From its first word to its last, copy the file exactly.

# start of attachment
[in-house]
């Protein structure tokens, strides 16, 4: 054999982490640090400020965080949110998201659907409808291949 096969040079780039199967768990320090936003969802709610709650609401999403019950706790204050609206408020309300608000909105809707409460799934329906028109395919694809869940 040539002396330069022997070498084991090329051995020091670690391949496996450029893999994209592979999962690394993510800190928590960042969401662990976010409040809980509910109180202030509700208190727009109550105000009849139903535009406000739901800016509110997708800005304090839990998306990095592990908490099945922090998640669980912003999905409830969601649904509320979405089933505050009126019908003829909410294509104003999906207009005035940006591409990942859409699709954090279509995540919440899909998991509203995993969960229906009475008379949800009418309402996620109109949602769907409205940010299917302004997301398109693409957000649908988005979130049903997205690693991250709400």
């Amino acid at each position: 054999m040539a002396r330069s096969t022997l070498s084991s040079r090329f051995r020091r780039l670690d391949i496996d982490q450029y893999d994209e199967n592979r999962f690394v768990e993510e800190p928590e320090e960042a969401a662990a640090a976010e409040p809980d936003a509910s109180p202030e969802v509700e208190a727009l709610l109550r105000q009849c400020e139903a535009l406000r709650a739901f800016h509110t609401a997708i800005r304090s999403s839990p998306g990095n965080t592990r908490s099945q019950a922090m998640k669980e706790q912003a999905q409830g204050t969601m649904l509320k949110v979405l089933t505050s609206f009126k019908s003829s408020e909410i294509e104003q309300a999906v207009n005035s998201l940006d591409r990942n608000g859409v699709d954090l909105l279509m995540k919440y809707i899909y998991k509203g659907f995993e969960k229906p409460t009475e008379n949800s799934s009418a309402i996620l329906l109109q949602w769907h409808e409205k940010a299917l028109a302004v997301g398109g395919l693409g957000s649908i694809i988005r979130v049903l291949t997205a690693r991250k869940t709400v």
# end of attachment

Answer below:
[in-house]
């Protein structure tokens, strides 16, 4: 054999982490640090400020965080949110998201659907409808291949 096969040079780039199967768990320090936003969802709610709650609401999403019950706790204050609206408020309300608000909105809707409460799934329906028109395919694809869940 040539002396330069022997070498084991090329051995020091670690391949496996450029893999994209592979999962690394993510800190928590960042969401662990976010409040809980509910109180202030509700208190727009109550105000009849139903535009406000739901800016509110997708800005304090839990998306990095592990908490099945922090998640669980912003999905409830969601649904509320979405089933505050009126019908003829909410294509104003999906207009005035940006591409990942859409699709954090279509995540919440899909998991509203995993969960229906009475008379949800009418309402996620109109949602769907409205940010299917302004997301398109693409957000649908988005979130049903997205690693991250709400």
């Amino acid at each position: 054999m040539a002396r330069s096969t022997l070498s084991s040079r090329f051995r020091r780039l670690d391949i496996d982490q450029y893999d994209e199967n592979r999962f690394v768990e993510e800190p928590e320090e960042a969401a662990a640090a976010e409040p809980d936003a509910s109180p202030e969802v509700e208190a727009l709610l109550r105000q009849c400020e139903a535009l406000r709650a739901f800016h509110t609401a997708i800005r304090s999403s839990p998306g990095n965080t592990r908490s099945q019950a922090m998640k669980e706790q912003a999905q409830g204050t969601m649904l509320k949110v979405l089933t505050s609206f009126k019908s003829s408020e909410i294509e104003q309300a999906v207009n005035s998201l940006d591409r990942n608000g859409v699709d954090l909105l279509m995540k919440y809707i899909y998991k509203g659907f995993e969960k229906p409460t009475e008379n949800s799934s009418a309402i996620l329906l109109q949602w769907h409808e409205k940010a299917l028109a302004v997301g398109g395919l693409g957000s649908i694809i988005r979130v049903l291949t997205a690693r991250k869940t709400v």